In Station 2, the kids were to use the WhiteBoard app to drill each other. They decided they wanted to show this to our visitors to show how the iPods could connect over WI-Fi. When we were establishing the boundaries for the problems, the initial rule suggested was “no plus less than 12.” You can imagine the conversation that ensued over the meaning of that. . . it was a perfect reinforcement of my prior lessons on the need for precise language in describing mathematical situations, (though I chose not to mention that in this lesson.) After we established what that meant, I wrote “No + <12″ on the board. (I take every chance I can to reinforce the “greater than” and “less than” sign, as kids typically confuse those or don’t even name them, preferring instead to use the alligator trick.) Someone then suggested no multiplication over 100. I probed as to how many digits could they use, did that mean we couldn’t ask anything beyond 10 X 10, and the agreement became 1 digit by 2 digit problems up to 99 as the highest number, so I added that to our list. I should have added n x nn, with n being 0-9 and nn=<100, to have that chance to reinforce a variable, the less than sign and algebraic thinking, but I didn’t think of it at the time. We stopped there, as I clearly got the impression they WANTED to practice multiplication facts, so I didn’t even address the other arithmetic operations.
Then I asked about checking correct answers. How were they to do that? They decided that first, the person who developed the problem would also work it, and they would compare answers. THEN they would check it on a calculator–and they wanted a separate calculator, NOT the one on the iPod. (I didn’t ask specifically why, but they wanted a separate one rather than move back and forth between apps on the iPod.)
When I went to this table, the problem they had created was 8 X 16. The kid working it, one of my best problem solvers, was doing something in his head , so I asked him to think out loud. He said he’d added 16 and 16 and gotten 32. I had taught the strategy of “doubling and halving” where if you double one of the numbers, you can halve the other one and get the same answer (i.e., 4 X 32= 8 X 16), so I asked him what he was going to do to the 8 now. He stared at me blankly. (HMMM. . .I may have taught it, but he, at least, didn’t get it–and neither did his partner, cause she didn’t jump at the chance to answer that one!) He then said, “128” and I asked him how he got it. He repeated that he had added 16 and 16 and gotten 32 and just kept adding. His partner volunteered, “I did it another way” so I asked how she did it. She described adding 16 and 16 to get 32 and then 32 and 32 to get 64 and then 64 + 64 to get 128. I didn’t probe as to how hers was different from his, (I think she figured he was continuing to add 16s) and I just wanted them to move to another problem to practice more without me interfering. I left them using the calculator to check, but realized several things about my teaching from their work.
I heard on May 2, 2009 on Twitter about a day for 24 Hours of Innovation. The quote on the web site said, “We are happy to invite all bloggers to take part in the “My half time pep talk for 2009″ blog action, organized during the 24 Hours of Innovation event.”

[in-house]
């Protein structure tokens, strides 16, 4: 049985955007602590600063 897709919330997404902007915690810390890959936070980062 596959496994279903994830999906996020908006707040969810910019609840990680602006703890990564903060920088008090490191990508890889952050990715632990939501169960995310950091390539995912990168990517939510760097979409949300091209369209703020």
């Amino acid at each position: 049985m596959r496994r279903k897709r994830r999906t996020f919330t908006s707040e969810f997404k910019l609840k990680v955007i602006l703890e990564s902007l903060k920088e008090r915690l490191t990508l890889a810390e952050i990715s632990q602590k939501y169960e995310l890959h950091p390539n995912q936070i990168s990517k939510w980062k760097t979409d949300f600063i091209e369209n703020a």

My official time for participation is 5:15 PM EST this evening, but since I’ll be on the road, I’m posting early.
As an educator, thinking of writing a pep talk 3 weeks before school is out is like asking a sports player to write an essay in the locker room right before a big game. My head is not necessarily into a pep talk–instead, I am into all the things I need to be doing: the yearbook we haven’t finished, the testing going on and that I have yet to do, the organization of my room for summer packing, report cards, finishing all the teaching I yet want to do, etc. However, it is kind of exciting, too, to think about innovation as another school year winds down.
In education, we wryly talk about how it hasn’t changed for 100 years–how if a doctor from 100 years ago came into a hospital, he wouldn’t be able to “doctor” but if a teacher from 100 years ago came into school today, she WOULD be able to teach. She’d feel very at home in many classrooms and many schools. Yesterday I saw a question that asked, “If we didn’t have the schools we have today, would we create the schools we have today?” Both of these statements make me think about schooling, and what it should or could be.
You see, in my school, we have an iPod pilot going on, where a select group of students is trying them and reviewing what they try. We have amazing parent volunteers who are spearheading clubs like Robotics (FIRST Lego League) and “Roots and Shoots,” a service club. We have some amazing teachers who are looking to involve students in deep learning–setting up STEM opportunities in summer school, and creating a STEM group for girls in afterschool. We have 100 students being redistricted, and so our staff is being shuffled–we’re losing some teachers to other schools, resource teachers will have different jobs next year (some going back into the classrooms) and it’s the end of the year, so money is available to get some “dream” items we didn’t think we’d be able to afford. It’s a year of change for us and some new opportunities for thinking differently are opening up.
Plus, at this time of the school year, we all start thinking of all the things we want to do differently next year, so educators sort of automatically do the half year pep talk anyway each year in May and June. Lots of conversations are occurring with each of us looking ahead hopefully and thoughtfully about making next year better for our students.